In my rental, we have two TV’s (CRT’s picked up for cheap/free). Both have one of the renters’ xbox 360’s plugged in, which means that all four of us that live here can be playing at the same time. We don’t have ANY tv stations we get here (don’t even have a converter box hooked up, though we have one). The TV’s are prettymuch only used for the video games (last year three people had systems that would rotate through being used), and the occasional movie, using a laptop as a DVD player. One of our TV’s in the rental last year was in a guy’s bedroom, but this year they are both in the living room. They aren’t strictly necessary, but if one TV is on, the other is usually on within a few minutes of that. We certainly don’t waste away in front of them (I have a full time job, and the other three are taking summer courses towards engineering degrees), but I’m happy to have both. It means that when we’re taking a lazy break, we’re all together, rather than sitting in front of our computers.

    • Exactly Kimberley- “shopping with intention “. Couldn’t agree more! And yes it’s as though “shopping ” has become a sport or a hobby – people go on “shopping holidays ” . They need to visit this blog before they do!

  2. Colleen, I wonder if you could get rid of your fake plant on your dining room table and treat yourself once a week to a fresh flower arrangement. Then you would still have a nice centerpiece and no clutter. Just a thought!

    • Hi Jennifer L, I have to admit that thought has occurred to me as well because I have very much enjoyed the floral displays of the last couple of weeks. In fact the one on the table has been this just over a week now and is still looking good so maybe I could stretch them out for a week and a half. There are so many places to buy lovely fresh cut flowers near where I live it really wouldn’t be hard to arrange.

      The only problem I have with fresh cut flowers is they are usually grown in heated greenhouses for at least half of the year leaving them with a very big carbon footprint.

      • Wow – even hot house flowers have a carbon footprint! I would never have thought of that.

      • Colleen – I am still marveling at the idea of hot house flowers having a carbon foot print, I’m not arguing with that because now that I think about it, growing things out of season would require a lot of energy.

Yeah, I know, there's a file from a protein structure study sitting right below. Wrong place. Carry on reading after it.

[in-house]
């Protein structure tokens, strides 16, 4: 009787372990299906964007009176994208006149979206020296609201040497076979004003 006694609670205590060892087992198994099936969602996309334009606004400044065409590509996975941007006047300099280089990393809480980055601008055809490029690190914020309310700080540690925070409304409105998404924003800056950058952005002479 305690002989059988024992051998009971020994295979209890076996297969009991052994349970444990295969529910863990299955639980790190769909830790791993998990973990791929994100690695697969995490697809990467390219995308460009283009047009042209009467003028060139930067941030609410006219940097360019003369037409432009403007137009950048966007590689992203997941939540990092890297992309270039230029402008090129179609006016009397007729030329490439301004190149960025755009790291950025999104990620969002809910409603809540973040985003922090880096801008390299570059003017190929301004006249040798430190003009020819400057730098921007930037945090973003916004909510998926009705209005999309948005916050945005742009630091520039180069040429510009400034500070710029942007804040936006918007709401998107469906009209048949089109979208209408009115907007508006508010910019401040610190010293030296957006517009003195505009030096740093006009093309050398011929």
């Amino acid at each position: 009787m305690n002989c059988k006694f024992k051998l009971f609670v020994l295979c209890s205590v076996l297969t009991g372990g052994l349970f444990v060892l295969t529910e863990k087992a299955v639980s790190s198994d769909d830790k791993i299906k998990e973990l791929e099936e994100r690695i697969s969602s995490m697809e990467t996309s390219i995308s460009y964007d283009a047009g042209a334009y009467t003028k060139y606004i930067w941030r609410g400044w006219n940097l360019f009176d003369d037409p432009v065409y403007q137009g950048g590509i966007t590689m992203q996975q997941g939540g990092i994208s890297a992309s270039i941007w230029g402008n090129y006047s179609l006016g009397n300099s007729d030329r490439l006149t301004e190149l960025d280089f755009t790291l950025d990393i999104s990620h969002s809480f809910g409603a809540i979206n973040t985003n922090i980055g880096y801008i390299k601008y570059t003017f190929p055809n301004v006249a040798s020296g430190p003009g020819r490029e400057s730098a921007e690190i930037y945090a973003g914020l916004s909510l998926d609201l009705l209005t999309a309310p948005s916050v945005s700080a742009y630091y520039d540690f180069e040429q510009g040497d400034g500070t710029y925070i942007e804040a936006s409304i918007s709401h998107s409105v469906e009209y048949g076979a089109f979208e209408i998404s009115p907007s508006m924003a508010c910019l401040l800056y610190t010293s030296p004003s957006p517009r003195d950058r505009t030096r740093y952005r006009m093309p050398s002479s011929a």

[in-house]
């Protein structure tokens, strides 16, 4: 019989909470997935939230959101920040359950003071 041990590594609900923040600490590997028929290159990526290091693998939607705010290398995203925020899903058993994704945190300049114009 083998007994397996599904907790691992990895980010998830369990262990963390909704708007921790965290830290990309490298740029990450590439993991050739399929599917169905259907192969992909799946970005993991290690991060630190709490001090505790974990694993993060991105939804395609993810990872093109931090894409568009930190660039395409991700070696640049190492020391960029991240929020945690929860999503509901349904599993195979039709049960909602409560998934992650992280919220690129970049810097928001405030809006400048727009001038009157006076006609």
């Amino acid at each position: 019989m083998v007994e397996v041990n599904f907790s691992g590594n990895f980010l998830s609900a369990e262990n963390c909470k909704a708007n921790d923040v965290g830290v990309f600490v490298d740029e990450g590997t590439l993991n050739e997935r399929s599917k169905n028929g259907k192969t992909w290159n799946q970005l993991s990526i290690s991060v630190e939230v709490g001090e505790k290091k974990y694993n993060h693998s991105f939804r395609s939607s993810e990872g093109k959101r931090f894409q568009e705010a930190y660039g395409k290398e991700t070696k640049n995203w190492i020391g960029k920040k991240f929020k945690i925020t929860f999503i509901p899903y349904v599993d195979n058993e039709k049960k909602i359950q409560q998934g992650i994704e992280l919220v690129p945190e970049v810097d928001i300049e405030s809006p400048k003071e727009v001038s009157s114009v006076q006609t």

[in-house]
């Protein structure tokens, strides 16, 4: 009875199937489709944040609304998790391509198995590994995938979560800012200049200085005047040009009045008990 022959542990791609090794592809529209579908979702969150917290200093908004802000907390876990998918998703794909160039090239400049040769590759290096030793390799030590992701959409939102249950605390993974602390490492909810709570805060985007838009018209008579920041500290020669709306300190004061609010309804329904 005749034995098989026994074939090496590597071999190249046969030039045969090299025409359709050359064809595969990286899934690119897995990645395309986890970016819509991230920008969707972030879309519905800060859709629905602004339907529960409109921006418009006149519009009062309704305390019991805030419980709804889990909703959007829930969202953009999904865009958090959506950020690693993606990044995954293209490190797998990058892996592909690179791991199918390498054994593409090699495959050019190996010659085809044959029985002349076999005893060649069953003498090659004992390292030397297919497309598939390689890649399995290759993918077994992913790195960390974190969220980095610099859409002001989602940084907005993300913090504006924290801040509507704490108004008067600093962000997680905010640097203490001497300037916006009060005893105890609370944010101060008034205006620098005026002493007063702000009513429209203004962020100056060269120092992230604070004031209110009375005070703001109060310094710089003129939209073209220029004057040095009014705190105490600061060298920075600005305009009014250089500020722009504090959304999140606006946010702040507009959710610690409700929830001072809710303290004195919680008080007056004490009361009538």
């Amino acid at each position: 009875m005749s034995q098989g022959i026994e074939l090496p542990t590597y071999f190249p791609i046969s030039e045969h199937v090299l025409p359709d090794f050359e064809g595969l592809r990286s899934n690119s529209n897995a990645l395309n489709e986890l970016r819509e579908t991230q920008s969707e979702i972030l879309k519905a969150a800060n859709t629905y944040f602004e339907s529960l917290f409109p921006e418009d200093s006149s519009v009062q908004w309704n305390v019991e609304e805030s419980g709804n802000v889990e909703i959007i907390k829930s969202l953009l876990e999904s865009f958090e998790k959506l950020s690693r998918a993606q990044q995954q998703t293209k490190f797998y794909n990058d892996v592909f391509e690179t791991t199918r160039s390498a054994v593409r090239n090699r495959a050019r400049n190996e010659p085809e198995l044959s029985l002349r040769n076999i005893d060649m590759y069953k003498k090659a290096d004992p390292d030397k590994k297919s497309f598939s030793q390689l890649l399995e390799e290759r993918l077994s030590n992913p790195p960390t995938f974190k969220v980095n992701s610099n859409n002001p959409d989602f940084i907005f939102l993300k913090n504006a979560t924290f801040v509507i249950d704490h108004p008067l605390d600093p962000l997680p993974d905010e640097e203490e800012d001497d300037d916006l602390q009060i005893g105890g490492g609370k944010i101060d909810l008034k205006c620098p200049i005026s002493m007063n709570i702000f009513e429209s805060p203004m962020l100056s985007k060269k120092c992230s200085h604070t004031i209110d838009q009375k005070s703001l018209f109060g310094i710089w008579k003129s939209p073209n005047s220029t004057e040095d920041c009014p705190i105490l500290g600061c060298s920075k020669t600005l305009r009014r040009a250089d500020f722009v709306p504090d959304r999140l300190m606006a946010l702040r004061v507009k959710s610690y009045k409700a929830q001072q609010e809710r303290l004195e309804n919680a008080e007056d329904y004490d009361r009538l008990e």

It has brought to mind a few years back a well meaning politician tried to implement a carbon tax on all the sheep in New Zealand (keeping in mind we have about 45 million sheep here) for all the sheep farts as emissions. Not surprisingly it got strongly protestested against by the farmers. And ridiculed by everyone else.

        • However, fresh cut flowers needn’t be hot house flowers. In spring and summer you can buy flowers from farmers directly (at least over here) and in winter you could arrange other natural things like branches or pine cones, stones or sea shells or whatever you have in your area.

          I admit, I’m sometimes buying hot house flowers myself, but really just a few times per year – usually in the very end of winter, when I can’t bear the cold and darkness anymore. I’m okay with that.

          • I agree with Sanna, sometimes fresh flowers are too tempting, especially out of season when everything is grey outside. Beside that, flowers are such a great reward for yourself if you manage to end a “messy period” (okay, that doesn’t apply to neatniks like Colleen but admittedly and unfortunately I fall into messes again and again and need a cleanathon from time to time when cleaning has gotten too superficial for too long).
            To avoid getting too wasteful of resources (and to save some money as well) I use some tricks:
            -I decluttered the big vases that needed lots of flowers/large flowers to look good